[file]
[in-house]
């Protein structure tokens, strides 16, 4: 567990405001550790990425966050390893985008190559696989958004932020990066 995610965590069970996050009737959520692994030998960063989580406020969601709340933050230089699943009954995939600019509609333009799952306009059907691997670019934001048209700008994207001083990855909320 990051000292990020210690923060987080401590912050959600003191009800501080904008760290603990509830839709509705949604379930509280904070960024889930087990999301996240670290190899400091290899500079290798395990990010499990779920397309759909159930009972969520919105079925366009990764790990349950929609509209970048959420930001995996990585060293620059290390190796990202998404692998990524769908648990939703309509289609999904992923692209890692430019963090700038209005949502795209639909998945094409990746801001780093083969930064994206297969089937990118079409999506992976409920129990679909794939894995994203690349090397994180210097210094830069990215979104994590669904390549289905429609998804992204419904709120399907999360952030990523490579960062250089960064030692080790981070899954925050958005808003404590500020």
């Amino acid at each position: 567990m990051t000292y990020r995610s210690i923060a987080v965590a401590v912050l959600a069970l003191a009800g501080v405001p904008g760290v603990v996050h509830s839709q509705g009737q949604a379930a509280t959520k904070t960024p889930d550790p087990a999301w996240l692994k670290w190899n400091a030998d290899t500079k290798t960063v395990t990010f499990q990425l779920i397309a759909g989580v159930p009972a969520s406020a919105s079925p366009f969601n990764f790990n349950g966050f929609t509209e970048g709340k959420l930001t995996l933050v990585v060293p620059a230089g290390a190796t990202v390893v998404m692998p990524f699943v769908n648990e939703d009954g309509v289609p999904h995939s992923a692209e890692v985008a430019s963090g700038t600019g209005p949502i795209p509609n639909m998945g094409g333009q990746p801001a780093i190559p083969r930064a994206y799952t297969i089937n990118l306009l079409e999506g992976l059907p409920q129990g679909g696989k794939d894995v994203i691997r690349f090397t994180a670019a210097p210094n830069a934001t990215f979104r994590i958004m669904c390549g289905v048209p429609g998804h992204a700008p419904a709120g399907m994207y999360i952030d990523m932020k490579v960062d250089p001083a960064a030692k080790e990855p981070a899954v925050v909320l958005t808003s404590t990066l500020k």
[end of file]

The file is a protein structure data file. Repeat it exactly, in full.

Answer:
[in-house]
């Protein structure tokens, strides 16, 4: 567990405001550790990425966050390893985008190559696989958004932020990066 995610965590069970996050009737959520692994030998960063989580406020969601709340933050230089699943009954995939600019509609333009799952306009059907691997670019934001048209700008994207001083990855909320 990051000292990020210690923060987080401590912050959600003191009800501080904008760290603990509830839709509705949604379930509280904070960024889930087990999301996240670290190899400091290899500079290798395990990010499990779920397309759909159930009972969520919105079925366009990764790990349950929609509209970048959420930001995996990585060293620059290390190796990202998404692998990524769908648990939703309509289609999904992923692209890692430019963090700038209005949502795209639909998945094409990746801001780093083969930064994206297969089937990118079409999506992976409920129990679909794939894995994203690349090397994180210097210094830069990215979104994590669904390549289905429609998804992204419904709120399907999360952030990523490579960062250089960064030692080790981070899954925050958005808003404590500020």
């Amino acid at each position: 567990m990051t000292y990020r995610s210690i923060a987080v965590a401590v912050l959600a069970l003191a009800g501080v405001p904008g760290v603990v996050h509830s839709q509705g009737q949604a379930a509280t959520k904070t960024p889930d550790p087990a999301w996240l692994k670290w190899n400091a030998d290899t500079k290798t960063v395990t990010f499990q990425l779920i397309a759909g989580v159930p009972a969520s406020a919105s079925p366009f969601n990764f790990n349950g966050f929609t509209e970048g709340k959420l930001t995996l933050v990585v060293p620059a230089g290390a190796t990202v390893v998404m692998p990524f699943v769908n648990e939703d009954g309509v289609p999904h995939s992923a692209e890692v985008a430019s963090g700038t600019g209005p949502i795209p509609n639909m998945g094409g333009q990746p801001a780093i190559p083969r930064a994206y799952t297969i089937n990118l306009l079409e999506g992976l059907p409920q129990g679909g696989k794939d894995v994203i691997r690349f090397t994180a670019a210097p210094n830069a934001t990215f979104r994590i958004m669904c390549g289905v048209p429609g998804h992204a700008p419904a709120g399907m994207y999360i952030d990523m932020k490579v960062d250089p001083a960064a030692k080790e990855p981070a899954v925050v909320l958005t808003s404590t990066l500020k």